• fop •
Part of Speech: Noun
Meaning: 1. A prig, a male snob, a conceited fellow. 2. A prissy, vain guy overly concerned about the clothes he wears, a coxcomb, a dandy.
Notes: This word has a bit of an old-fashioned ring to it today, but it is still available for use. It is a word you can have a lot of fun with. The behavior of a fop is foppery, for fops are, after all, foppish characters who act foppishly. The word is so short writers in the 17th century sometimes added an extension to be sure the word caught your attention: fop-doodle. Time to warm it up again?
In Play: We should save today's word for guys obsessed with their appearance who push stylishness in their dress too far: "Here comes that dreadful Art Dwecko again, dripping with jewelry and smelling like a perfume store!" It can simply refer to conceit, though: "Pierce Deer is such a fop he thinks his opinion is a gift."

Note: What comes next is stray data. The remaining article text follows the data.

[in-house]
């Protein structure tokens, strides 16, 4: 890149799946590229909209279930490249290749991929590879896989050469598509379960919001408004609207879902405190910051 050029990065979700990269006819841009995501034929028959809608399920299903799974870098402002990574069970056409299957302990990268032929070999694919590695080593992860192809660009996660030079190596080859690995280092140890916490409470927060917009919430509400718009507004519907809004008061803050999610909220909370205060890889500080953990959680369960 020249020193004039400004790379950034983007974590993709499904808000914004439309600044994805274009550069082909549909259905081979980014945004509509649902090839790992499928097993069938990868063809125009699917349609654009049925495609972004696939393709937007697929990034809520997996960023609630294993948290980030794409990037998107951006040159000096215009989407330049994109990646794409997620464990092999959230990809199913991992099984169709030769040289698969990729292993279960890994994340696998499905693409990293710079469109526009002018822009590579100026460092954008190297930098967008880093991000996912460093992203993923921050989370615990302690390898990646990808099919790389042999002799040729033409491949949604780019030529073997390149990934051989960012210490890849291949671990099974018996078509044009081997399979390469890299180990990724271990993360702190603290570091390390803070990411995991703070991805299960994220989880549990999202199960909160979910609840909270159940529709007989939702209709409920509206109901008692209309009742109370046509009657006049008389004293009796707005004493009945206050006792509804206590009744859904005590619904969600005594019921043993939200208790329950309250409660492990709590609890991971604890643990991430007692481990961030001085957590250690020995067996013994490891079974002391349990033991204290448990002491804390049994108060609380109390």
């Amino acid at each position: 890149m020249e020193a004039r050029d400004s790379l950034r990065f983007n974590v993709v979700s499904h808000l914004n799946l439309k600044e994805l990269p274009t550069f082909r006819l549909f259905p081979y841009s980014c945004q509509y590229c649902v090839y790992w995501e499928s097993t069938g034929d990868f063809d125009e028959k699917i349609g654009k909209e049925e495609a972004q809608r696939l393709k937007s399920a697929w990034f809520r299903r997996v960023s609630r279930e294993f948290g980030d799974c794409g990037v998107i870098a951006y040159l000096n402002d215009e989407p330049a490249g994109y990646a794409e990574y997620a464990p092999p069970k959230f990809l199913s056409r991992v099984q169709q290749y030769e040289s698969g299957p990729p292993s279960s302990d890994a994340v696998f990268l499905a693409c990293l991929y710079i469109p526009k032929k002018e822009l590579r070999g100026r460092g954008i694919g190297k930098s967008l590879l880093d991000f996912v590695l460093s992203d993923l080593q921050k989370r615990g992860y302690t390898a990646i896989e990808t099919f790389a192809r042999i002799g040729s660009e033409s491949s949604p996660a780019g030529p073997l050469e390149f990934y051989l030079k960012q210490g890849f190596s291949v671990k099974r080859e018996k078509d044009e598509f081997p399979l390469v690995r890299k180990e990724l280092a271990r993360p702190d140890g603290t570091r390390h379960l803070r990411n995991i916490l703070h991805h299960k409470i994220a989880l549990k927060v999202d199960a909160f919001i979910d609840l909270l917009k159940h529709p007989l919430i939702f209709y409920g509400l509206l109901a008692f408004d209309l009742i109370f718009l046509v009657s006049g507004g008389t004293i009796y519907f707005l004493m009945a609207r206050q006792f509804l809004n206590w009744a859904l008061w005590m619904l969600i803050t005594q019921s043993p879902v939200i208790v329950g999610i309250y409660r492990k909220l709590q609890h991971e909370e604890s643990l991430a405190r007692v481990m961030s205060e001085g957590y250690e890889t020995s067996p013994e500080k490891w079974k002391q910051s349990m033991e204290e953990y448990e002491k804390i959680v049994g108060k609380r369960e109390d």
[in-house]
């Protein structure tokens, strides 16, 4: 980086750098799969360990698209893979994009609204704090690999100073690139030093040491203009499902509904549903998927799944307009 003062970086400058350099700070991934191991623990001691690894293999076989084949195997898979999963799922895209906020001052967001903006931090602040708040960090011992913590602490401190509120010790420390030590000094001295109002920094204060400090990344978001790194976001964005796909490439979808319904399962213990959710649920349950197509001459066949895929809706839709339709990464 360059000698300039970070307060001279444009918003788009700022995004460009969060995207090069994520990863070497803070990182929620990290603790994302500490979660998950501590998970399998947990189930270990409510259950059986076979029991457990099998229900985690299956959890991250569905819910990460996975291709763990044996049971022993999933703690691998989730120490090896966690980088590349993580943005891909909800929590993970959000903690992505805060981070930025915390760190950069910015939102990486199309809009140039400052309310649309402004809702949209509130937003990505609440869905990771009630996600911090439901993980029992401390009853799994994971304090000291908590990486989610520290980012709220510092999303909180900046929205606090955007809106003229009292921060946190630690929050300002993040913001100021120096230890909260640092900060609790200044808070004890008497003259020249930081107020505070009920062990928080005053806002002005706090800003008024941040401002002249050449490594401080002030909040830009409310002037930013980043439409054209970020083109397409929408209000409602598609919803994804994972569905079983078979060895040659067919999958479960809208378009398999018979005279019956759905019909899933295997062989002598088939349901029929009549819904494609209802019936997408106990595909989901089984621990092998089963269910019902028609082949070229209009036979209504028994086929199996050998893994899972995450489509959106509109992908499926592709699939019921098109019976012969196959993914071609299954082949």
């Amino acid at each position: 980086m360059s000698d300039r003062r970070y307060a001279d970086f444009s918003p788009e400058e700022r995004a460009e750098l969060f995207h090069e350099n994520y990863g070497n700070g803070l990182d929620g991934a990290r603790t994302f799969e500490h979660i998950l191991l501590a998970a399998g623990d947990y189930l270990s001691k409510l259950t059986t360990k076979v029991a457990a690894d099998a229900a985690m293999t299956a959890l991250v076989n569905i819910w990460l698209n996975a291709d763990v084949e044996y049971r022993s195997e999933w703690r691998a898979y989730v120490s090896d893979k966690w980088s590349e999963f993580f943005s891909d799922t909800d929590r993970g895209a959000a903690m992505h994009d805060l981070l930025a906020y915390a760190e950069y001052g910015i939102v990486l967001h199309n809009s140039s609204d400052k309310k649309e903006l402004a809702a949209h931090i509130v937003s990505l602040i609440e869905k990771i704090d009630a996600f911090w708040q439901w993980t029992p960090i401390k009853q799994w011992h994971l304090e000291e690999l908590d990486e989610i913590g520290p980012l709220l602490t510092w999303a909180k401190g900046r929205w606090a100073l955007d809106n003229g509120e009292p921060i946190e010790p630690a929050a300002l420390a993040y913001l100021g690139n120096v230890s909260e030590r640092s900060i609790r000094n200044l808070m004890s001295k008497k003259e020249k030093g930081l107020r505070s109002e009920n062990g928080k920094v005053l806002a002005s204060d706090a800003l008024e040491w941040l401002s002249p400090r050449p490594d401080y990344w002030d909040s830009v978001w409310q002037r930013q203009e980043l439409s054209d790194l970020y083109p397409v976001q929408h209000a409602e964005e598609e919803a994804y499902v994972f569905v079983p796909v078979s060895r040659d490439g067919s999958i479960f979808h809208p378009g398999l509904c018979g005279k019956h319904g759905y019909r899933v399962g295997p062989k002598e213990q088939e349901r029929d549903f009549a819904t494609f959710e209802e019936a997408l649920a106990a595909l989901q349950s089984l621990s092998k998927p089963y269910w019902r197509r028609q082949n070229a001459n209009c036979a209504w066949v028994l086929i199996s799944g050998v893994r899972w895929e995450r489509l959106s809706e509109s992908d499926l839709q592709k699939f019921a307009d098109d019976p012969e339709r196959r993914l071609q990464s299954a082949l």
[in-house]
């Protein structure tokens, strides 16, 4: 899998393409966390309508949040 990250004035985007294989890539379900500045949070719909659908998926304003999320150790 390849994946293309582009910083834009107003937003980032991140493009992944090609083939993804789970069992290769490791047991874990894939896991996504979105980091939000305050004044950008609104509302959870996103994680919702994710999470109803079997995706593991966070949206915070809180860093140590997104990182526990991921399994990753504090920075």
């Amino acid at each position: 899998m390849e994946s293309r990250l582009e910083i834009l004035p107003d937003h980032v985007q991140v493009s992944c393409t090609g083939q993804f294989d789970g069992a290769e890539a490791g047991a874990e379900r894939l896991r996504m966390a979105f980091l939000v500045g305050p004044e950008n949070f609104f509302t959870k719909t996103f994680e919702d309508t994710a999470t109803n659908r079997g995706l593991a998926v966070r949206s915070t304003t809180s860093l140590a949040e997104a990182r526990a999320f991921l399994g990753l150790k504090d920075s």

Word History: Today's Good Word belongs solely to English, coming to us from our ancestral Germanic languages and was not borrowed. It is related to German foppen "to trick, deceive" and probably derived directly from that verb's English cousin, fob in the sense of fobbing something off on someone. Nothing is known about this word before it descended to the Proto-Germanic language. No trace of it can be found in ancient Latin and Greek. (Today's Good Word is due Amy Frits, who sent it in with an amusing story published in the Language Blog.)
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